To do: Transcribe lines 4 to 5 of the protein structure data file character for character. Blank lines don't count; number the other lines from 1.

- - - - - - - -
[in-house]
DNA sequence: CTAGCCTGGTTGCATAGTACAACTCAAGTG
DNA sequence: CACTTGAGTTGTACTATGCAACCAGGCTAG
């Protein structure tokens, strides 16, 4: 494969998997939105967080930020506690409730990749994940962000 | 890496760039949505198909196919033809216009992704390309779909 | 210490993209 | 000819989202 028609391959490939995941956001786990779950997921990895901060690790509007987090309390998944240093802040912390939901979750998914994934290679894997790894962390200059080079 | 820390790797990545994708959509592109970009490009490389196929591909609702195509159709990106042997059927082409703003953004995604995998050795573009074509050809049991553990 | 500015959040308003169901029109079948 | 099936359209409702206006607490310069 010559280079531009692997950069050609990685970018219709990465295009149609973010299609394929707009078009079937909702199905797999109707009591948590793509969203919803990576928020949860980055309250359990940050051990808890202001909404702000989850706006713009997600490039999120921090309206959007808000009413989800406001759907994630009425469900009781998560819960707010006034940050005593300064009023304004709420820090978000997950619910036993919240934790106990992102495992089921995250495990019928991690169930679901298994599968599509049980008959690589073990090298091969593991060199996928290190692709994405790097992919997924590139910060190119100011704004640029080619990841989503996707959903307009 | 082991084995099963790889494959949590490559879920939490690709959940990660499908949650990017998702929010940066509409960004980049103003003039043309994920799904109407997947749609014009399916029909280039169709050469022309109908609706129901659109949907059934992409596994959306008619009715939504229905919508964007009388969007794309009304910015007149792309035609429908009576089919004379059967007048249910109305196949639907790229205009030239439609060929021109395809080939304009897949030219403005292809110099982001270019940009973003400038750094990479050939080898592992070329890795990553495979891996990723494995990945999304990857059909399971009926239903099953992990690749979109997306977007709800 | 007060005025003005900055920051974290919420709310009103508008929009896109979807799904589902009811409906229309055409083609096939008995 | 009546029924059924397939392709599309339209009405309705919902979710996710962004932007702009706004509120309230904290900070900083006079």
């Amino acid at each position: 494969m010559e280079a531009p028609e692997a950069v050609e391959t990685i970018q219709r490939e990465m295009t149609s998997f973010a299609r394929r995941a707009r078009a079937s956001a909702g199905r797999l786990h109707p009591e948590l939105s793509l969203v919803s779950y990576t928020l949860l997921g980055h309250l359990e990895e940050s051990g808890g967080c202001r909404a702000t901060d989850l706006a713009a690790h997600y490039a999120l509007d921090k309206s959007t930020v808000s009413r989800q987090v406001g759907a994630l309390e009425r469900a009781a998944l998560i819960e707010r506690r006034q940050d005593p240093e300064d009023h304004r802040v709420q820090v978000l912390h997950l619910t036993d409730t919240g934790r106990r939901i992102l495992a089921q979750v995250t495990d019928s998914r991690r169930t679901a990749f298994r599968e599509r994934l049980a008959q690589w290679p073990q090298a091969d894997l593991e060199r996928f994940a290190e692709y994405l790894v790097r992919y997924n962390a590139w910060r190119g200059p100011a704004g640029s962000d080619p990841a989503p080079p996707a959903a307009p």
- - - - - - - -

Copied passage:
């Protein structure tokens, strides 16, 4: 494969998997939105967080930020506690409730990749994940962000 | 890496760039949505198909196919033809216009992704390309779909 | 210490993209 | 000819989202 028609391959490939995941956001786990779950997921990895901060690790509007987090309390998944240093802040912390939901979750998914994934290679894997790894962390200059080079 | 820390790797990545994708959509592109970009490009490389196929591909609702195509159709990106042997059927082409703003953004995604995998050795573009074509050809049991553990 | 500015959040308003169901029109079948 | 099936359209409702206006607490310069 010559280079531009692997950069050609990685970018219709990465295009149609973010299609394929707009078009079937909702199905797999109707009591948590793509969203919803990576928020949860980055309250359990940050051990808890202001909404702000989850706006713009997600490039999120921090309206959007808000009413989800406001759907994630009425469900009781998560819960707010006034940050005593300064009023304004709420820090978000997950619910036993919240934790106990992102495992089921995250495990019928991690169930679901298994599968599509049980008959690589073990090298091969593991060199996928290190692709994405790097992919997924590139910060190119100011704004640029080619990841989503996707959903307009 | 082991084995099963790889494959949590490559879920939490690709959940990660499908949650990017998702929010940066509409960004980049103003003039043309994920799904109407997947749609014009399916029909280039169709050469022309109908609706129901659109949907059934992409596994959306008619009715939504229905919508964007009388969007794309009304910015007149792309035609429908009576089919004379059967007048249910109305196949639907790229205009030239439609060929021109395809080939304009897949030219403005292809110099982001270019940009973003400038750094990479050939080898592992070329890795990553495979891996990723494995990945999304990857059909399971009926239903099953992990690749979109997306977007709800 | 007060005025003005900055920051974290919420709310009103508008929009896109979807799904589902009811409906229309055409083609096939008995 | 009546029924059924397939392709599309339209009405309705919902979710996710962004932007702009706004509120309230904290900070900083006079």
């Amino acid at each position: 494969m010559e280079a531009p028609e692997a950069v050609e391959t990685i970018q219709r490939e990465m295009t149609s998997f973010a299609r394929r995941a707009r078009a079937s956001a909702g199905r797999l786990h109707p009591e948590l939105s793509l969203v919803s779950y990576t928020l949860l997921g980055h309250l359990e990895e940050s051990g808890g967080c202001r909404a702000t901060d989850l706006a713009a690790h997600y490039a999120l509007d921090k309206s959007t930020v808000s009413r989800q987090v406001g759907a994630l309390e009425r469900a009781a998944l998560i819960e707010r506690r006034q940050d005593p240093e300064d009023h304004r802040v709420q820090v978000l912390h997950l619910t036993d409730t919240g934790r106990r939901i992102l495992a089921q979750v995250t495990d019928s998914r991690r169930t679901a990749f298994r599968e599509r994934l049980a008959q690589w290679p073990q090298a091969d894997l593991e060199r996928f994940a290190e692709y994405l790894v790097r992919y997924n962390a590139w910060r190119g200059p100011a704004g640029s962000d080619p990841a989503p080079p996707a959903a307009p």